Tuesday, April 17, 2007

Tom Wolfe on hedge funds

There's a new glossy business/finance magazine on the racks, called Portfolio. In their first issue they've got a profile of Citadel's Ken Griffin and a long piece by Tom Wolfe on hedge funds. As I've said many times here, it's the new Gilded Age.

I can't think of anyone better to write this story except possibly Michael Lewis, author of Liar's Poker.

Twenty years after Bonfire of the Vanities, the author checks in on the new masters of the universe and finds them even coarser and ruder than their predecessors could have ever imagined being.

...First, they have more money, infi-nitely more, than any of the various waves of new money that preceded them, with the possible exception of robber barons on the order of John D. Rockefeller, who, incidentally, was regarded as a rude Pocantico hillbilly Baptist by society in New York a hundred years ago. Hedge funds have what investment managers call “the greatest business plan of all time,” known as “2 and 20.” Each year the typical fund takes 20 percent of the return plus 2 percent of the total investments. Some of the hottest managers, such as Icahn and Stevie Cohen, reportedly take 50 percent of the profits.

In 2005—the figures for 2006 are not yet available—Cohen’s SAC Capital Advisors, of Stamford (he himself lives in Greenwich), made an 18 percent profit on its investors’ $8.5 billion, meaning that Cohen’s income for that one year was in the neighborhood of a billion dollars. This and the figures that follow are the calculations of Trader’s Monthly and Alpha magazine, a niche publication created for the hedge fund industry. No magazine was ever named with greater psychological accuracy, as we are about to see.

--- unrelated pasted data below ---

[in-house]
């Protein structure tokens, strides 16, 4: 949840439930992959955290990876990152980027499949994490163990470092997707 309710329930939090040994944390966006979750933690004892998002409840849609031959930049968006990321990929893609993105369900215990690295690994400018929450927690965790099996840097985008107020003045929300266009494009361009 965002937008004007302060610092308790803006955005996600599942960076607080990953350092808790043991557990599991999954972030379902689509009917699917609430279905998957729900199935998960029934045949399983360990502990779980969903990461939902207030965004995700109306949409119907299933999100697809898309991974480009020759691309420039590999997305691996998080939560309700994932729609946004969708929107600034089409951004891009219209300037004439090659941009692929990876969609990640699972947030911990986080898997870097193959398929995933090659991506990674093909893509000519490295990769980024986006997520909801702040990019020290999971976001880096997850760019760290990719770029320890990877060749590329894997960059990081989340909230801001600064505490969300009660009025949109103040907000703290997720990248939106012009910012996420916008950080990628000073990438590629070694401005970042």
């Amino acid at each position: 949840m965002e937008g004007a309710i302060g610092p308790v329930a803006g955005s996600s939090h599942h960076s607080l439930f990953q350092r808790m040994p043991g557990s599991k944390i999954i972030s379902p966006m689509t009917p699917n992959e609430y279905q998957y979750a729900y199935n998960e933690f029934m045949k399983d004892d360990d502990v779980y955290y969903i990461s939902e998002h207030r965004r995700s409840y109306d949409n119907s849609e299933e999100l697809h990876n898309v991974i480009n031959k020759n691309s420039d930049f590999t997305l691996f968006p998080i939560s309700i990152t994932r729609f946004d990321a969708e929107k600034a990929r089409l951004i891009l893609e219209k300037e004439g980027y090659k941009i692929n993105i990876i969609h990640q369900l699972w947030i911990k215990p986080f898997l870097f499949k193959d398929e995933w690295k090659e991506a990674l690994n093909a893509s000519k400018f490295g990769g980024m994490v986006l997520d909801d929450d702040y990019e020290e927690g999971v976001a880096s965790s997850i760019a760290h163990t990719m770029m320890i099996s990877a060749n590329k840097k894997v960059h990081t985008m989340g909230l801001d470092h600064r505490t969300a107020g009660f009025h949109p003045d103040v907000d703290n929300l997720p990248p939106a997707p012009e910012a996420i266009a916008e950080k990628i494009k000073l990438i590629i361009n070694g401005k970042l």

Neck and neck with Cohen were James Simons of East Setauket, New York (between $900 million and $1 billion), and Paul Tudor Jones II of Greenwich (between $800 million and $900 million). Further back in the field, nose to nose at $500 million to $600 million each, were Eddie Lampert of Greenwich and Stephen A. Feinberg and Bruce Kovner of New York City. But all six were far, far behind the old man, T. Boone Pickens, who you’ll recall made $1.5 billion in 2005.

Second, hedge fund managers are possessed by a previously unheard-of status fixation. The bellowing door-banger had that status fixation and then some. In Greenwich such characters are not shoehorned into the same buildings as ordinary rich people, which is to say, those with older and far less money. Given Greenwich’s zoning, these people are not likely to express that status fixation neighbor to neighbor. It comes out in other ways.

...The tales are endless: the hedge fund founder desperate to get his son into one of Greenwich’s socially swell private schools who clips a six-figure check to the first page of the application, witlessly forcing the school to reject both his son and his check or lose all credibility—

The lone-wolf entrepreneur who keeps an old-money matron and charity fundraiser waiting outside his office in Greenwich for an hour, remains reared back in his chair with his feet propped up on top of his desk as she comes in, listens to her pitch with his feet on top of his desk, utters a sum total of two words, “Not interested,” with his feet up on top of his desk, and offers no farewell, not even a Godspeed tap-tap of the shoes on his feet up on top of the desk—